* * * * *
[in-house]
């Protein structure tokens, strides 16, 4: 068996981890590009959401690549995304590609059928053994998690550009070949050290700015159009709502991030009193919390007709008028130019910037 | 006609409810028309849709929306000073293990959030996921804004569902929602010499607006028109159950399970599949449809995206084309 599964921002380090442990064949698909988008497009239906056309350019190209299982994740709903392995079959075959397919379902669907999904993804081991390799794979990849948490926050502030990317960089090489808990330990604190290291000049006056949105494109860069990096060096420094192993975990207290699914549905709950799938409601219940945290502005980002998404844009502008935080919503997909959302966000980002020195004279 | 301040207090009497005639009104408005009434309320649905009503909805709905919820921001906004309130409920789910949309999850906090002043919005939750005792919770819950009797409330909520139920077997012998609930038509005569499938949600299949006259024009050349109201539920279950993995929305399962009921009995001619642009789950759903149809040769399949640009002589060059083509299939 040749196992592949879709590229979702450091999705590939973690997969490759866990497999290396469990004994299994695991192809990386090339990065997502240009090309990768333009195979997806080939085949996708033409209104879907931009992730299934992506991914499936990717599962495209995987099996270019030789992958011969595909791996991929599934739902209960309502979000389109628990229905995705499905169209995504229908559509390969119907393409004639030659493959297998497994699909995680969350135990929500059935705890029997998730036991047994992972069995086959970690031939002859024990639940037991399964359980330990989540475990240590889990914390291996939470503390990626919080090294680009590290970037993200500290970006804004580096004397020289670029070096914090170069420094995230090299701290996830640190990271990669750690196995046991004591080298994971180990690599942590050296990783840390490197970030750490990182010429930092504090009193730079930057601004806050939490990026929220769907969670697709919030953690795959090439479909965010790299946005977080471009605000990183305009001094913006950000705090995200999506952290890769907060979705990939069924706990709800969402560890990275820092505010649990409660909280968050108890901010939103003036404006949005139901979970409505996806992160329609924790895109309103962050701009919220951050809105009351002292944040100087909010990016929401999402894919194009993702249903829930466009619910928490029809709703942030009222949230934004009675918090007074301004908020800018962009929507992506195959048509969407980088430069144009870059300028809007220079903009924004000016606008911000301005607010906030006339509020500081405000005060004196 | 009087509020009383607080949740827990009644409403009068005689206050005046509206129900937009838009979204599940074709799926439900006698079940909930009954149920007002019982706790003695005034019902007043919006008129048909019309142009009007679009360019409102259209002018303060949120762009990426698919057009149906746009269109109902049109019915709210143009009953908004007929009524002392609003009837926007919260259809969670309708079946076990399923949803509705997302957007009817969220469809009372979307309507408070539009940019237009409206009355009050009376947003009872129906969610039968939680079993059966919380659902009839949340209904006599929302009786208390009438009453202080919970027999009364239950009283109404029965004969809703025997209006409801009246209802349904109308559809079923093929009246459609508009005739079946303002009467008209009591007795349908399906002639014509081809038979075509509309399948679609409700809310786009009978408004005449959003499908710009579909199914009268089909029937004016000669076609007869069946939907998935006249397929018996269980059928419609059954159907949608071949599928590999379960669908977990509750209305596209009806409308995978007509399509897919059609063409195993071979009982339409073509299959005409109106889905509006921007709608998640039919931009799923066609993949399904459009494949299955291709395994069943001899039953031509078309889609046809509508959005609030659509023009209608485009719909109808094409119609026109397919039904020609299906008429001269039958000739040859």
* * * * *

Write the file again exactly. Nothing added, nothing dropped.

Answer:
[in-house]
């Protein structure tokens, strides 16, 4: 068996981890590009959401690549995304590609059928053994998690550009070949050290700015159009709502991030009193919390007709008028130019910037 | 006609409810028309849709929306000073293990959030996921804004569902929602010499607006028109159950399970599949449809995206084309 599964921002380090442990064949698909988008497009239906056309350019190209299982994740709903392995079959075959397919379902669907999904993804081991390799794979990849948490926050502030990317960089090489808990330990604190290291000049006056949105494109860069990096060096420094192993975990207290699914549905709950799938409601219940945290502005980002998404844009502008935080919503997909959302966000980002020195004279 | 301040207090009497005639009104408005009434309320649905009503909805709905919820921001906004309130409920789910949309999850906090002043919005939750005792919770819950009797409330909520139920077997012998609930038509005569499938949600299949006259024009050349109201539920279950993995929305399962009921009995001619642009789950759903149809040769399949640009002589060059083509299939 040749196992592949879709590229979702450091999705590939973690997969490759866990497999290396469990004994299994695991192809990386090339990065997502240009090309990768333009195979997806080939085949996708033409209104879907931009992730299934992506991914499936990717599962495209995987099996270019030789992958011969595909791996991929599934739902209960309502979000389109628990229905995705499905169209995504229908559509390969119907393409004639030659493959297998497994699909995680969350135990929500059935705890029997998730036991047994992972069995086959970690031939002859024990639940037991399964359980330990989540475990240590889990914390291996939470503390990626919080090294680009590290970037993200500290970006804004580096004397020289670029070096914090170069420094995230090299701290996830640190990271990669750690196995046991004591080298994971180990690599942590050296990783840390490197970030750490990182010429930092504090009193730079930057601004806050939490990026929220769907969670697709919030953690795959090439479909965010790299946005977080471009605000990183305009001094913006950000705090995200999506952290890769907060979705990939069924706990709800969402560890990275820092505010649990409660909280968050108890901010939103003036404006949005139901979970409505996806992160329609924790895109309103962050701009919220951050809105009351002292944040100087909010990016929401999402894919194009993702249903829930466009619910928490029809709703942030009222949230934004009675918090007074301004908020800018962009929507992506195959048509969407980088430069144009870059300028809007220079903009924004000016606008911000301005607010906030006339509020500081405000005060004196 | 009087509020009383607080949740827990009644409403009068005689206050005046509206129900937009838009979204599940074709799926439900006698079940909930009954149920007002019982706790003695005034019902007043919006008129048909019309142009009007679009360019409102259209002018303060949120762009990426698919057009149906746009269109109902049109019915709210143009009953908004007929009524002392609003009837926007919260259809969670309708079946076990399923949803509705997302957007009817969220469809009372979307309507408070539009940019237009409206009355009050009376947003009872129906969610039968939680079993059966919380659902009839949340209904006599929302009786208390009438009453202080919970027999009364239950009283109404029965004969809703025997209006409801009246209802349904109308559809079923093929009246459609508009005739079946303002009467008209009591007795349908399906002639014509081809038979075509509309399948679609409700809310786009009978408004005449959003499908710009579909199914009268089909029937004016000669076609007869069946939907998935006249397929018996269980059928419609059954159907949608071949599928590999379960669908977990509750209305596209009806409308995978007509399509897919059609063409195993071979009982339409073509299959005409109106889905509006921007709608998640039919931009799923066609993949399904459009494949299955291709395994069943001899039953031509078309889609046809509508959005609030659509023009209608485009719909109808094409119609026109397919039904020609299906008429001269039958000739040859």